Explaining the PC Market Decline

Market watchers and analysts seem baffled by the fact that the PC market is collapsing.  

Sales have dropped, but is that really surprising?  Take a look around your own office.  Does your computer seem too slow to get your job done?  I'll bet it doesn't.

I'm usually on the cutting edge of technology, but in my own life, my main desktop computer is 3 years old (a 2010 Mac Pro), and even if there were a new one released tomorrow, I don't think I'd have a compelling reason to upgrade. 

I'm a software developer, usually an occupation that needs cutting edge "workstation class" hardware.  Back when I worked at Corel, we'd get new PCs every 2 years, and that upgrade would have a significant impact on my productivity.  Build times would drop from 30 minutes to 15 minutes.  

But these days, I can do a clean and rebuild (which I don't do often) in about 15 seconds, and a typical build-and-run cycle takes just a couple of seconds.  This computer is fast enough for now, and for the foreseeable future.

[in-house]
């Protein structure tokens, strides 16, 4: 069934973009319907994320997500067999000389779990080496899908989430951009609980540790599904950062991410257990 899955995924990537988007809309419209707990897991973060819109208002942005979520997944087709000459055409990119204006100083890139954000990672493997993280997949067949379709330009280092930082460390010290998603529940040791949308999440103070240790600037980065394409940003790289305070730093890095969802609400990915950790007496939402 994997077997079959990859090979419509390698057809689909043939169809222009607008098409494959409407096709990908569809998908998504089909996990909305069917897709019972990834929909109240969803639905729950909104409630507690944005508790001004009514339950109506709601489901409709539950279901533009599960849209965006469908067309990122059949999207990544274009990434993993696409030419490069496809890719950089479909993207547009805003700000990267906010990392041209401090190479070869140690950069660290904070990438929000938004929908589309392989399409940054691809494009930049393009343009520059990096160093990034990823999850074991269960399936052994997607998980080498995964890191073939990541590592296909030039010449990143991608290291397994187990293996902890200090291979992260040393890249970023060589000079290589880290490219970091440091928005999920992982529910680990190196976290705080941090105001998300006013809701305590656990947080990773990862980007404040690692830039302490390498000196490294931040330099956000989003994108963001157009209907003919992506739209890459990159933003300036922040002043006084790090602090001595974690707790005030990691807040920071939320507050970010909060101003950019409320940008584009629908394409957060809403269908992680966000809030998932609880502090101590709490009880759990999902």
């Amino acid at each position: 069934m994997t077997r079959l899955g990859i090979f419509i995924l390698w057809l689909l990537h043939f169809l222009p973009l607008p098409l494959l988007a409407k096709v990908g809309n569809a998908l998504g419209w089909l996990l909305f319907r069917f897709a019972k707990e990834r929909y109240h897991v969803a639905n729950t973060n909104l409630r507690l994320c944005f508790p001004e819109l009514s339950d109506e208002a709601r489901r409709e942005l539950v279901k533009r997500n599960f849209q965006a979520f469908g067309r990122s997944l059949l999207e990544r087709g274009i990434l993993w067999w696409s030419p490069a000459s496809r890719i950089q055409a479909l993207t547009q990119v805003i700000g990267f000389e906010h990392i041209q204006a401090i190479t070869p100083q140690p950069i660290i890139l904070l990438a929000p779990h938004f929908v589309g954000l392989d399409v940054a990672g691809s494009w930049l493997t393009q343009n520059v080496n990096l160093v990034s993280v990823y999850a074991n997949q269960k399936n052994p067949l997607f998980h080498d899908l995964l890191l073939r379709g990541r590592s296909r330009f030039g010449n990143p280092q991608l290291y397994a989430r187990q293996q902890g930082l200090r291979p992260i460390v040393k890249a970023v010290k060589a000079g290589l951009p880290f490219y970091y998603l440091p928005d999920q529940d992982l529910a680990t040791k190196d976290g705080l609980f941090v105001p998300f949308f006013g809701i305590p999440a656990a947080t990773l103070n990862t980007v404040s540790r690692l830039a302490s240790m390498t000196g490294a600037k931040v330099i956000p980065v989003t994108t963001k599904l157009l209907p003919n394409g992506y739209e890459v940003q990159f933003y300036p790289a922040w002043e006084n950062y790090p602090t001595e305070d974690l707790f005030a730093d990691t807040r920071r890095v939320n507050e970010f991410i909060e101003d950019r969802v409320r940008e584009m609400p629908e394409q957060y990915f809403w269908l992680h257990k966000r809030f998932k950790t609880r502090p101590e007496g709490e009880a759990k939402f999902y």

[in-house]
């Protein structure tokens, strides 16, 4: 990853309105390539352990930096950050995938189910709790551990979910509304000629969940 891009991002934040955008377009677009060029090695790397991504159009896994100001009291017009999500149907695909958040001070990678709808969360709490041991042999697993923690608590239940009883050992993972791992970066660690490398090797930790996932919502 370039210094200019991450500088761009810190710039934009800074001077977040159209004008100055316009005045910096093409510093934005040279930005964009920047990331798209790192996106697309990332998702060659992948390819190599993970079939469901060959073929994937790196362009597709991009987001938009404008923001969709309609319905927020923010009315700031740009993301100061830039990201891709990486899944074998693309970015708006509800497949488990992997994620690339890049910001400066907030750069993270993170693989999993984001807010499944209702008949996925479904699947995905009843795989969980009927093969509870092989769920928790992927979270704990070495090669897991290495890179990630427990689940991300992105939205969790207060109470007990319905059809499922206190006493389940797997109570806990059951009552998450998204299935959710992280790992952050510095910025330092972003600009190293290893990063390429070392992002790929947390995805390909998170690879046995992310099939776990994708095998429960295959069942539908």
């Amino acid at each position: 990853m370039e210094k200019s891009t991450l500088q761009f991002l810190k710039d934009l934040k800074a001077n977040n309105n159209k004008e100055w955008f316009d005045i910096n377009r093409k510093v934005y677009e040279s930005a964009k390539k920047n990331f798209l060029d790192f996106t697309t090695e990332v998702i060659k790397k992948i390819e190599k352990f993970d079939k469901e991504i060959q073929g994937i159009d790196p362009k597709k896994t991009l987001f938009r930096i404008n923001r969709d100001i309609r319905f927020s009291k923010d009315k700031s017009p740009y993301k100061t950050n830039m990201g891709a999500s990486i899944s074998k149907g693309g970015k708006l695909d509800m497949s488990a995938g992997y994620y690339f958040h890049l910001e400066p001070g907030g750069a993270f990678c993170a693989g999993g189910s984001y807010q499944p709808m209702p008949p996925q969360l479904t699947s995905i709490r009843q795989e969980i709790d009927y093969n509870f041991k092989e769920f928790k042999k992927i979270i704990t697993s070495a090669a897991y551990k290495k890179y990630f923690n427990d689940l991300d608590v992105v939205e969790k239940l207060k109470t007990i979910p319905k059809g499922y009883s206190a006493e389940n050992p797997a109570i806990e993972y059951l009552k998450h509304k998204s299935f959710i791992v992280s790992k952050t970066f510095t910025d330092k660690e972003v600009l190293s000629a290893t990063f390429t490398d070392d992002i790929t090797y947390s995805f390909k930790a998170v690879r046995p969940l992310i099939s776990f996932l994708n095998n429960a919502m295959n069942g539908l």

For me, the "my code's compiling" excuse from this xkcd comic is obsolete.  And I'm a software developer!  Imagine the millions of people who use their computers for things like email, word processing, spreadsheets and presentations.

The main reason people upgrade their computer is because it slowed down.  The slowdown of a typical Windows PC is mostly related to disk latency.  Sit in front of a slow PC and listen to the hard disk - it's seeking like mad, because the files it needs are scattered all over the place.

Bigger disks go a long way towards eliminating that.  Files don't get fragmented when you're working on your few hundred megabytes of documents on a 2 terabyte disk.  And SSDs take latency mostly out of the equation.  

Even my gaming PC from 2 years ago runs Bioshock Infinite at high enough graphics settings that I wouldn't consider spending money to make it better.  

The days of needing a new computer every 2 or 3 years are over, and the PC market had better get used to it.